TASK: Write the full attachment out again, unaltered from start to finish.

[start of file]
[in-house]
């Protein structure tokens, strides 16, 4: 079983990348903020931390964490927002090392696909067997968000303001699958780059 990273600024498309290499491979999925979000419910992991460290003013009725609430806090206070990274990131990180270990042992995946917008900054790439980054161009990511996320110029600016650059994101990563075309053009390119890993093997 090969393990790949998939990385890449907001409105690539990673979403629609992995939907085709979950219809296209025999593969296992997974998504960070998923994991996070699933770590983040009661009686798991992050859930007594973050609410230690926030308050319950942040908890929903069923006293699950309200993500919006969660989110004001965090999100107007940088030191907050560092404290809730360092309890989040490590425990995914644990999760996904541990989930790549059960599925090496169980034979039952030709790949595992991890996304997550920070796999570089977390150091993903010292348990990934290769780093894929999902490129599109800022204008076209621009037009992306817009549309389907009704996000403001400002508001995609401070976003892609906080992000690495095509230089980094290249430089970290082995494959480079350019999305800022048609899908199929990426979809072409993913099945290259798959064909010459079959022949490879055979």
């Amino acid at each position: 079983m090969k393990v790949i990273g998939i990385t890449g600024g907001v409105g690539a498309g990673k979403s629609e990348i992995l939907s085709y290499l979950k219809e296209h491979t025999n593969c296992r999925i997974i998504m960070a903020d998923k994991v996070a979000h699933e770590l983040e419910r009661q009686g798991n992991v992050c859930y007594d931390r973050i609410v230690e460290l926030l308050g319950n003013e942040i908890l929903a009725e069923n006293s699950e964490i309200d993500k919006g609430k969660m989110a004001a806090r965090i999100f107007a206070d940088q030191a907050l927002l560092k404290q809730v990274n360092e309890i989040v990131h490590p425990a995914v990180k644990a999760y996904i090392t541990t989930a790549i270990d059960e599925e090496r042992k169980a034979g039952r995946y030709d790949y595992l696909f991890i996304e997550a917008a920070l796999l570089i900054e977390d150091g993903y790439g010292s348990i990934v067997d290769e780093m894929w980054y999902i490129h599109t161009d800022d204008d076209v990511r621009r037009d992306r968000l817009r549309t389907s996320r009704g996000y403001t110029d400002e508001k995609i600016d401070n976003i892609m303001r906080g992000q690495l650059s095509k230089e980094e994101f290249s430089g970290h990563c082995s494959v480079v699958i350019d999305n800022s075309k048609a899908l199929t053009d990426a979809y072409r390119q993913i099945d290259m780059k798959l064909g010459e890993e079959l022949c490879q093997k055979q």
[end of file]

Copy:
[in-house]
């Protein structure tokens, strides 16, 4: 079983990348903020931390964490927002090392696909067997968000303001699958780059 990273600024498309290499491979999925979000419910992991460290003013009725609430806090206070990274990131990180270990042992995946917008900054790439980054161009990511996320110029600016650059994101990563075309053009390119890993093997 090969393990790949998939990385890449907001409105690539990673979403629609992995939907085709979950219809296209025999593969296992997974998504960070998923994991996070699933770590983040009661009686798991992050859930007594973050609410230690926030308050319950942040908890929903069923006293699950309200993500919006969660989110004001965090999100107007940088030191907050560092404290809730360092309890989040490590425990995914644990999760996904541990989930790549059960599925090496169980034979039952030709790949595992991890996304997550920070796999570089977390150091993903010292348990990934290769780093894929999902490129599109800022204008076209621009037009992306817009549309389907009704996000403001400002508001995609401070976003892609906080992000690495095509230089980094290249430089970290082995494959480079350019999305800022048609899908199929990426979809072409993913099945290259798959064909010459079959022949490879055979």
């Amino acid at each position: 079983m090969k393990v790949i990273g998939i990385t890449g600024g907001v409105g690539a498309g990673k979403s629609e990348i992995l939907s085709y290499l979950k219809e296209h491979t025999n593969c296992r999925i997974i998504m960070a903020d998923k994991v996070a979000h699933e770590l983040e419910r009661q009686g798991n992991v992050c859930y007594d931390r973050i609410v230690e460290l926030l308050g319950n003013e942040i908890l929903a009725e069923n006293s699950e964490i309200d993500k919006g609430k969660m989110a004001a806090r965090i999100f107007a206070d940088q030191a907050l927002l560092k404290q809730v990274n360092e309890i989040v990131h490590p425990a995914v990180k644990a999760y996904i090392t541990t989930a790549i270990d059960e599925e090496r042992k169980a034979g039952r995946y030709d790949y595992l696909f991890i996304e997550a917008a920070l796999l570089i900054e977390d150091g993903y790439g010292s348990i990934v067997d290769e780093m894929w980054y999902i490129h599109t161009d800022d204008d076209v990511r621009r037009d992306r968000l817009r549309t389907s996320r009704g996000y403001t110029d400002e508001k995609i600016d401070n976003i892609m303001r906080g992000q690495l650059s095509k230089e980094e994101f290249s430089g970290h990563c082995s494959v480079v699958i350019d999305n800022s075309k048609a899908l199929t053009d990426a979809y072409r390119q993913i099945d290259m780059k798959l064909g010459e890993e079959l022949c490879q093997k055979q």